In April 2008 Tokat Criminal Court ordered Mr Altıntaş to pay a judicial fine of about 430 euros
(EUR), taking the view that the article glorified the insurgents involved in the “Kızıldere events”.

THE DECISION OF THE COURT…

Article 6 (right of access to a court)

The Court observed that, in many cases concerning the lack of a possibility to lodge an appeal on
points of law against a first-instance decision, it had found a violation of Article 6 § 1 of the
Convention. In the present case the Court found that Mr Altıntaş had suffered a disproportionate
restriction of his right of access to a court, of which the very essence had been impaired. There had
thus been a violation of Article 6 § 1 of the Convention.

Article 10 (freedom of expression)

The Court observed, firstly, that Mr Altıntaş’s criminal conviction had constituted an interference
with the exercise of his right to freedom of expression. This interference had pursued the following
legitimate aims: the protection of national security and public safety, the preservation of territorial
integrity and the prevention of crime.

Secondly, the article had been published in a tense social context, particularly in view of the
sensitivity of part of Turkish society regarding the “Kızıldere events”, which was likely to be
heightened among the population of Tokat owing to their geographical proximity to the site of the
incidents and to the date of publication, which marked the 35th anniversary of those events.
Thirdly, the article had described violent acts committed by individuals – at the time members of
illegal organisations – and had presented them in approving terms as heroic behaviour by “young
revolutionaries”, which was said to have made them “idols of the youth”. It had also described the
death of most of the insurgents following the armed confrontation with the police as a “slaughter”.
In the Court’s view, it was unquestionable that, notwithstanding the aim of the perpetrators of those
events – possibly regarded as legitimate by some – which had been to prevent their friends suffering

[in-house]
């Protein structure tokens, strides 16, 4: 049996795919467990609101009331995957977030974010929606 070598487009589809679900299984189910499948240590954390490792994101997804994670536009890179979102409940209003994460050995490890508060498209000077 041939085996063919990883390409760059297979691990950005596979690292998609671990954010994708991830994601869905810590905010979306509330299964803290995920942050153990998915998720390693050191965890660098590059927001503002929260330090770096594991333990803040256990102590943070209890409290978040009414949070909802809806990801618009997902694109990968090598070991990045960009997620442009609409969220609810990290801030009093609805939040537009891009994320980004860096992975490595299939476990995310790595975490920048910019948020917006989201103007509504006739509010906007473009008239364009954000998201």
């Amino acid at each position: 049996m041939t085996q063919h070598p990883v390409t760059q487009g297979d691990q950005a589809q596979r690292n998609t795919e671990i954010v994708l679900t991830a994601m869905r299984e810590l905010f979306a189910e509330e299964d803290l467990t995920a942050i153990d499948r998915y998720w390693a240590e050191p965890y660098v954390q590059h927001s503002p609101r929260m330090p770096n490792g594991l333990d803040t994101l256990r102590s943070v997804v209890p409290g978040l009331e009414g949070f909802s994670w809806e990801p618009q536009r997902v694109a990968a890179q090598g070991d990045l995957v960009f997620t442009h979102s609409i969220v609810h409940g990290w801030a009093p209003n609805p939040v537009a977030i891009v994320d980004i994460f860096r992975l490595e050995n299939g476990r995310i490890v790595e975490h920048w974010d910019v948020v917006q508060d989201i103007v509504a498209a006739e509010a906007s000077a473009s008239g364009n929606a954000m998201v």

the death penalty, the acts committed against the abducted persons, who had moreover been
executed by their captors, and against the security forces, could clearly be described as violent.

Therefore the expressions used in the article about the perpetrators of the “Kızıldere events” and
their acts could be seen as glorifying, or at least as justifying, violence.

Furthermore, it was important not to minimise the risk that such writings might encourage or drive
certain young people, in particular the members or sympathisers of some illegal organisations, to
commit similar violent acts with the aim of becoming “idols of the youth” themselves.

The expressions used had given the impression to public opinion – and in particular to people who
shared similar political opinions to those promoted by the perpetrators of the acts in question –
that, in order to fulfil a purpose that those individuals had regarded as legitimate in terms of their
ideology, the use of violence could be necessary and justified.

Consequently, taking account of the margin of appreciation afforded to national authorities in such
cases and the reasonable level of the fine imposed on Mr Altıntaş, the Court found that the
impugned interference could not be regarded as incompatible with Article 10 of the Convention and
that it was not disproportionate to the legitimate aims pursued.

There had thus been no violation of Article 10 of the Convention.

Just satisfaction (Article 41)

The Court held that Turkey was to pay Mr Altıntaş 1,500 euros in respect of non-pecuniary damage.

Separate opinion

Judge Bårdsen expressed a dissenting opinion, joined by Judge Pavli.


ECHRCaseLaw